Of course tubes are not panacea , and especially today, tubes are overused and misused. A badly designed tube circuit has all the traits that many wrongfully name as “tube sound”, where true tube sound is nothing like.
What is your approach and specific to your topology?
We have no specific topology. Our approach is to design the best possible audio component, then price it. Not the other way around. Then throw AB comparisons at it of what the competition has to present at more than twice the price range. Only when it outperforms them in every aspect, only then it is put on the market.
To achieve this, we break all norms and always start from scratch in every step of design.
We try many tubes types for the specific job, not what the mainstream use. We try old topologies, but also try to innovate, so we know that each stage and each part of the design is the best it can be.
AB testing is repeated in each step of the development, either for electronics of speaker design.
Every component is repeatedly AB tested, every topology, PSU design, speaker drivers, crossover design, everything is vigorously tested to make sure that this is the best way to do it.
I designed a rig, where you can test everything on the fly, and make AB testing fast and reliable, keeping always control of what you test and hear. In time you can correlate many technical aspects of any design, either electronics, speakers, crossover to the actual acoustic result, which accelerates our development procedure.
It seems analogue refuse to die. Do you still strongly believe in analogue advantages?
Analogue has it’s benefits,and rightfully so, not only has it’s place in top systems, but many times is the main source of choice. The digital vs analog is a never ending debate, but for me it was over long ago. Analog enthusiasts, reject rebook for high performance systems. I tend to believe that they never listened to a system where the system really brought rebook to it’s technical limits.
Same goes for digital enthusiast that reject analog for the technical problems of analog reproduction. Again i believe not many listened to a system which could really bring analog to it’s limits. Even the argument that the claimed dynamic range limitation of the vinyl, is out of place, when 99% of the speakers have lower DR.
Your gear is monumental. Why such a big proportions?
Our designs are as big enough as to to accommodate the circuit components. No bigger, no smaller☺
Unfortunately, when you choose to make no compromises in circuits, components, things get big really fast, not because of over engineering, but of proper engineering. We invest a lot of time and efforts in trying to make the layout as small as possible, at the same time satisfying all layout principles we strictly follow in terms of heat management, magnetic field isolation, power and signal optimal roughing and at the same time keeping volume to minimum. Many times something has to give up, and we always choose size instead of compromising the design in any way. Several layout forms are designed in 2D, then 3D to reveal any mistakes, then comes the prototype for verification. Sometimes you can pack everything as close as possible, some times you cannot. Unfortunately form follows function and big proportions and big weight is something you learn to live by :)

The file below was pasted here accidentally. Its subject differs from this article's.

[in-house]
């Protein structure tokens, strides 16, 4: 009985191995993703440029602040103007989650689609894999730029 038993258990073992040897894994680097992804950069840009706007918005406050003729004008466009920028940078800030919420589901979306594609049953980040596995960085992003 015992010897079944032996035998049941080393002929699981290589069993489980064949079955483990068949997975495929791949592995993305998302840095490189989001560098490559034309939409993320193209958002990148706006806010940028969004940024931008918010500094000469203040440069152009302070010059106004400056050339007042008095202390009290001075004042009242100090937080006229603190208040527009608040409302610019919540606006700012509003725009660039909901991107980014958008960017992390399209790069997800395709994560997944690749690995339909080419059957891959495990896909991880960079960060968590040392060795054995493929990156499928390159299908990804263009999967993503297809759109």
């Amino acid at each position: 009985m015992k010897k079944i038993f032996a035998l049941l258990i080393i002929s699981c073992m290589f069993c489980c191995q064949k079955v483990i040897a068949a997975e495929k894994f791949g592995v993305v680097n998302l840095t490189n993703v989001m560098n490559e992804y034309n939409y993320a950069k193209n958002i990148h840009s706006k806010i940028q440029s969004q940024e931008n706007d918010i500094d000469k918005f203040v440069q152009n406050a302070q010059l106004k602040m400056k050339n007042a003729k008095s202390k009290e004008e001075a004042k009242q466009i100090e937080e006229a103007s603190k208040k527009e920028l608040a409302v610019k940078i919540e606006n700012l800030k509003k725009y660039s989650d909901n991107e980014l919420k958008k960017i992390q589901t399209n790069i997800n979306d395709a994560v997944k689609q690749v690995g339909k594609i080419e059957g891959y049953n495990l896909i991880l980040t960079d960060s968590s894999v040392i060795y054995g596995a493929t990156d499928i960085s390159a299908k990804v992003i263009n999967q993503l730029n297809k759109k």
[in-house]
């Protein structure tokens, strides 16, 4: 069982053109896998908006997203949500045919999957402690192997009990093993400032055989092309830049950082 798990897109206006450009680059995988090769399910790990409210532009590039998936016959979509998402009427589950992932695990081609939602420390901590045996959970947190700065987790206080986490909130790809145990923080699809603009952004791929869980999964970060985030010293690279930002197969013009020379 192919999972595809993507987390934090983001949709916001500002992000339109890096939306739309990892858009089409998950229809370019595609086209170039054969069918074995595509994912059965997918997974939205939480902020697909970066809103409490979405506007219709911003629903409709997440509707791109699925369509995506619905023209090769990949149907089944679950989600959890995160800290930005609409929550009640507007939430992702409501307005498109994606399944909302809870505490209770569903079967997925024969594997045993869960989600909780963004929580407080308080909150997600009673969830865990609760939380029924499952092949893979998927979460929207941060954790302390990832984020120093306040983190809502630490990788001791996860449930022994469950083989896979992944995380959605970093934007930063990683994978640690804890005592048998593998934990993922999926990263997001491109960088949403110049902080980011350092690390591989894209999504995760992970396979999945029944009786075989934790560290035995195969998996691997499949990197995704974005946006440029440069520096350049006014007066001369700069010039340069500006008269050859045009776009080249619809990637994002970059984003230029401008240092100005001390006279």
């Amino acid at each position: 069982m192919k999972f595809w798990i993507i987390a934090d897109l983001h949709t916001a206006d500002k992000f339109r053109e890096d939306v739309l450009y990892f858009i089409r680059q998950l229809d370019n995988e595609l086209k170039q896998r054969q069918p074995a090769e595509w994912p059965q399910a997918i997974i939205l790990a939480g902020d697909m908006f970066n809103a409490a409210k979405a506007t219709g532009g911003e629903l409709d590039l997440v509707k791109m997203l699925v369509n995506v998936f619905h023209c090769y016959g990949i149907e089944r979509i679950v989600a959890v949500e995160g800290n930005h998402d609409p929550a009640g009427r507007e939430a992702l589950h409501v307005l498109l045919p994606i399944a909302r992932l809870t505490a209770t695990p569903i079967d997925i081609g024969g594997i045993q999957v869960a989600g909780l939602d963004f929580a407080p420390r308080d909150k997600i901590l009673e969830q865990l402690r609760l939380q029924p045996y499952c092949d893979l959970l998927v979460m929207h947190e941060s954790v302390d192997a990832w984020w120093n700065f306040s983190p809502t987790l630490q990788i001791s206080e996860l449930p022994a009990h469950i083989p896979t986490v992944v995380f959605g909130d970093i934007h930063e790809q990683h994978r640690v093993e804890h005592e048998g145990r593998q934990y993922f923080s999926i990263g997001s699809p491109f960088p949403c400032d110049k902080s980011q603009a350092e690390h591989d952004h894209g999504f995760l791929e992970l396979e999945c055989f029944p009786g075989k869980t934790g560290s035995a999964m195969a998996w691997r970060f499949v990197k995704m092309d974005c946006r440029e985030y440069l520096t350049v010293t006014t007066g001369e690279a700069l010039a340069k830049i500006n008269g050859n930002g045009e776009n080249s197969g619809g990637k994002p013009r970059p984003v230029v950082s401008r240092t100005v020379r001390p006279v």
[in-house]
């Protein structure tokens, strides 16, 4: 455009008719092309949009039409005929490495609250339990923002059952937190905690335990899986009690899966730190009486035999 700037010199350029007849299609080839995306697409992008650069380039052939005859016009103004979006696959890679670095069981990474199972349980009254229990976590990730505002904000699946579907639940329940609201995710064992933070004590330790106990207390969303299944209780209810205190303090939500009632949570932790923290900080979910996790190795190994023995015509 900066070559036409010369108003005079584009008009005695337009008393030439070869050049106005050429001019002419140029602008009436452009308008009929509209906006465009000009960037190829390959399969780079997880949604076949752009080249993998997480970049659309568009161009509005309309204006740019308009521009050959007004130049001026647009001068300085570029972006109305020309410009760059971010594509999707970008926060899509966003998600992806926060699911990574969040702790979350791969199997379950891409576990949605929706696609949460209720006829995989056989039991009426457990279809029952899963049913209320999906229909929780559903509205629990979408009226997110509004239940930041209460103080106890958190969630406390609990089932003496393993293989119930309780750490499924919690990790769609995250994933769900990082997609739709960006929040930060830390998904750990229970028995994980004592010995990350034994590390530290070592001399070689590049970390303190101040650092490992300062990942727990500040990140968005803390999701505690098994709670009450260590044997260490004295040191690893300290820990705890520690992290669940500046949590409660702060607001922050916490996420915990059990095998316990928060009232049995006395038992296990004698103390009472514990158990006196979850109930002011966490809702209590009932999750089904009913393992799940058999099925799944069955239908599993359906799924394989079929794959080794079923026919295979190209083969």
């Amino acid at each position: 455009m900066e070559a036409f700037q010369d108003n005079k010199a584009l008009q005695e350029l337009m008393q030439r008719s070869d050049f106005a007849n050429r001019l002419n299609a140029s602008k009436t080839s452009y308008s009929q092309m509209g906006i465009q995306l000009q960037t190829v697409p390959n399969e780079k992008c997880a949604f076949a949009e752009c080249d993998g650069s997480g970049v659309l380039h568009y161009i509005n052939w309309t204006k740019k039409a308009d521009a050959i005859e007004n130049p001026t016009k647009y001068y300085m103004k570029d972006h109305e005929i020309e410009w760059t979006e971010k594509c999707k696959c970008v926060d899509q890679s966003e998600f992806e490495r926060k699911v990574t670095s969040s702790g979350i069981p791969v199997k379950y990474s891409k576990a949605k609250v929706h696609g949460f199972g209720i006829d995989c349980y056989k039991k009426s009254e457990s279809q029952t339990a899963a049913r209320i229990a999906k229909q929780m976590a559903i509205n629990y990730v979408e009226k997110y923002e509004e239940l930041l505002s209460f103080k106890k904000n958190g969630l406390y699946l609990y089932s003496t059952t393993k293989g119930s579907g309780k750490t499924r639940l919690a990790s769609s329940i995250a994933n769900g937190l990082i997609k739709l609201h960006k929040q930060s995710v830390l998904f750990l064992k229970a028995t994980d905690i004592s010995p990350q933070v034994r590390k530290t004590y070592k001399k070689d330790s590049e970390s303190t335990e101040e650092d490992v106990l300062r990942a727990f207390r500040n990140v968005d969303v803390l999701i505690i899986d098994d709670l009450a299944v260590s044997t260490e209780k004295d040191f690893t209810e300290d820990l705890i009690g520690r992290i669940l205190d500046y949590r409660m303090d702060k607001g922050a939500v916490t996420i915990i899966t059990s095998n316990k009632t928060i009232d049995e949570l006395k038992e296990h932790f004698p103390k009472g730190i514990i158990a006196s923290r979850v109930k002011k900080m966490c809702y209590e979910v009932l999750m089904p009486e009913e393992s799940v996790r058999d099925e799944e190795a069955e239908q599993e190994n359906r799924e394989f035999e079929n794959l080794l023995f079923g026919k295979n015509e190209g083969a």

Please tell us more about Symphonia speakers...
The Symphonia speakers began as project even before the establishment of the company.
Many ideas and concepts were made possible with the highly specialised equipment the company acquired, such is our 5-axis work station with the highest Z-axis envelope possible, ideal to carve anything from our material or preference,that is low density plywood.
The Symphonia went into many stages of development,and along with the parallel development of our Contendo Reference speaker, gave us two speaker development platforms to exchange concepts and innovation between the two development platforms. For example,the horn loaded ribbon tweeter, with it’s innovative 360deg flare, was developed for the Contendo and utilised in the final Symphonia design. Same goes for the solid wood midrange horn, with it’s special drop shaped enclosure, to eliminate all diffraction, (same principle used for the tweeter horns) was developed for Symphonia and used in the new Contendo.
You can say that the Symphonia was not an isolated project, but a project that grew along with the company. It adopted many breakthroughs from other speaker projects.
Our proprietary variable slope filters, with the constant delay characteristics, were being developed for many years ,though our smaller speaker got to use them first, but the Symponia was the developing platform.
A log of work and effort went into eliminating the problems that come with horn physics, that if let unattended result in mediocre result. Problems that if not solved, the horns speakers get the nasty sonic traits that many, wrongfully, attribute to horns in general. I my opinion, a badly designed horn is worst sounding than a badly designed conventional speaker.
So if a horn speaker design, is compromised from the beginning, either from budget limitations, built tech resource limitations of simply lack of horn physics understanding, then horns are better skipped and built a conventional speaker. Horns done correctly is the ultimate electro-acoustic transducer, but only if specific aspects of horn design are respected and done correctly. This is what we tried to do with the Symphonia and the Contendo speakers, and strongly believe we succeed so.
How would you compare them with other hour manufacturers like Avantgarde Acoustics for example?
Horn design, requires addressing some issues that horn physics dictate, and if not addressed, in my opinion, horns are better left to peace☺.